The Church teaches that when we do not respond to God's love, we are diminished as human beings. The act of faith that he asks of us is not so very different from the faith and trust we place in those people who surround us. When we do not respond to the love given us by the people who love us, we become shallow and hardened individuals.

Prophets

Since man still was of God's image, the search for meaning was as critical for human existence as are air and water. Creation itself, as the handiwork of God pointed to him. Yet, before the coming of Christ, the meaning of the world and our place in it remained difficult to understand. People created stories to help themselves explain the great mystery of their own existence, the world around them, and the one who was responsible for bringing them into being. Yet, knowledge of the true God eluded them. The Holy Scriptures speak of this lack of knowledge as darkness. So God sent messengers to speak for him, holy men and women through whom he worked wonders, prophets to announce the coming salvation. Finally, God sent his own Son, Jesus Christ. When he came, the very one who had created the world was now clearly made known to the world, giving light to those who had been sitting in darkness.

Incarnation

But because man fell, the Incarnation is not only an act of love but an act of salvation. Jesus Christ, by uniting man and God in his own person, reopened for man the path to union with God. In his own person Christ showed what the true 'likeness of God' is, and through his redeeming and victorious sacrifice he set that likeness once again within man's reach. Christ, the Second Adam, came to earth and reversed the effects of the first Adam's disobedience.

The Church

Salvation means that the world is not an end in and of itself. It is a reality that points to the larger reality of God's love for us and all that surrounds us. The world, time, history, our very lives are "an epiphany of God, a means of his revelation, presence and power."

God did not abandon his people after Christ's ascension into heaven. His Church, starting on Pentecost, is still with us today.

Final Judgment

Christ will judge all people exclusively on the basis of how they have served him by serving each other, the least of the brethren. This will show how each person loved God and each other. The love for God and the love for man, becoming one and the same love. It is accomplished in Christ and is Christ. To love with this love is to love with the love of Christ and to fulfill his "new commandment" to "love one another even as I have loved you." (John 13:34-35, 15:12) In this is the whole of spiritual life. In this, and this alone, man will be finally judged. It is the crown of all virtue and prayer, the ultimate and most perfect fruit of God's Spirit in man.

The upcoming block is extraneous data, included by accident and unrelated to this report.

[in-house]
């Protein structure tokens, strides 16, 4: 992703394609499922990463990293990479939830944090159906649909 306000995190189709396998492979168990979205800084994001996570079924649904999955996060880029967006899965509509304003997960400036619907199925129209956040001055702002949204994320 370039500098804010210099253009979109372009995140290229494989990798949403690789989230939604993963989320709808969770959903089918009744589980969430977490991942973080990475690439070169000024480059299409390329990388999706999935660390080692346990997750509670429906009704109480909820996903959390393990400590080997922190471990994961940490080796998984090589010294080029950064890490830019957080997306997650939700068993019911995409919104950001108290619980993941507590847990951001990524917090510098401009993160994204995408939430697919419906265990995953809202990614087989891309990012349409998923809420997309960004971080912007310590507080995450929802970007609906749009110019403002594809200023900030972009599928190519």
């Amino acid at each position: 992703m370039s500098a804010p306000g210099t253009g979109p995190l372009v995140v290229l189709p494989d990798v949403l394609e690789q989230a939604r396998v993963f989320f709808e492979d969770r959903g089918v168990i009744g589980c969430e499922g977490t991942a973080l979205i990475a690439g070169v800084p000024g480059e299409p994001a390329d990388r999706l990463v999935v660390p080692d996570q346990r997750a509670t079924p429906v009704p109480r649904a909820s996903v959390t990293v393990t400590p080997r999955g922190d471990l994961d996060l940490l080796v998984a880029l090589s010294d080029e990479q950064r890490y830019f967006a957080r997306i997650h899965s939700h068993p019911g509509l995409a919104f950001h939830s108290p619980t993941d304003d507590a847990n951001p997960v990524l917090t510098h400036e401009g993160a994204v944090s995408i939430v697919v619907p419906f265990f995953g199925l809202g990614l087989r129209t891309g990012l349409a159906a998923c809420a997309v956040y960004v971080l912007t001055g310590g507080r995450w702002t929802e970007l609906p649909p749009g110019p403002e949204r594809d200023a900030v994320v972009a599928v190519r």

The final coming of Christ will be the judgment of all men. His very presence will be the judgment. For those who love the Lord, his presence will be infinite joy, paradise and eternal life. For those who hate the Lord, the same presence will be infinite torture, hell and eternal death.

May they all be one

'May they all be one,' Christ prayed at the Last Supper; "As Thou, Father, art in me and I in Thee, so also may they be in us" (John 17:21). Just as the three persons of the Trinity 'dwell' in one another in an unceasing movement of love, so man, made in the image of the Trinity, is called to 'dwell' in the Trinitarian God.

Outside the Church there is no salvation

Saint Cyprian wrote, 'A man cannot have God as his Father if he does not have the Church as his Mother'. God is salvation, and God's saving power is mediated to man in His Body, the Church. This stated the other way around by Georges Florovsky: 'Outside the Church there is no salvation, because salvation is the Church'.

The Church is the unity of those united with the Trinity. The One Church united as the three persons of Trinity are united. If one in the Church makes proper use of this Church, for communion with God, then he will become 'like' God, he will acquire the divine likeness; in the words of John Damascene, he will be 'assimilated to God through virtue.' To acquire the likeness is to be deified, it is to become a 'god by grace,' [not by nature or essence].


Also, see:
Conversion
Regeneration
Justification
Sanctification
Confession
Predestination
Arminianism
Supralapsarianism
Infralapsarianism
Amyraldianism

The Arising of Jesus


The individual articles presented here were generally first published in the early 1980s. This subject presentation was first placed on the Internet in May 1997.

This page - - - - is at
This subject presentation was last updated on - -


Copyright Information

Send an e-mail question or comment to us: E-mail

The main BELIEVE web-page (and the index to subjects) is at: BELIEVE Religious Information Source - By Alphabet http://mb-soft.com/believe/indexaz.html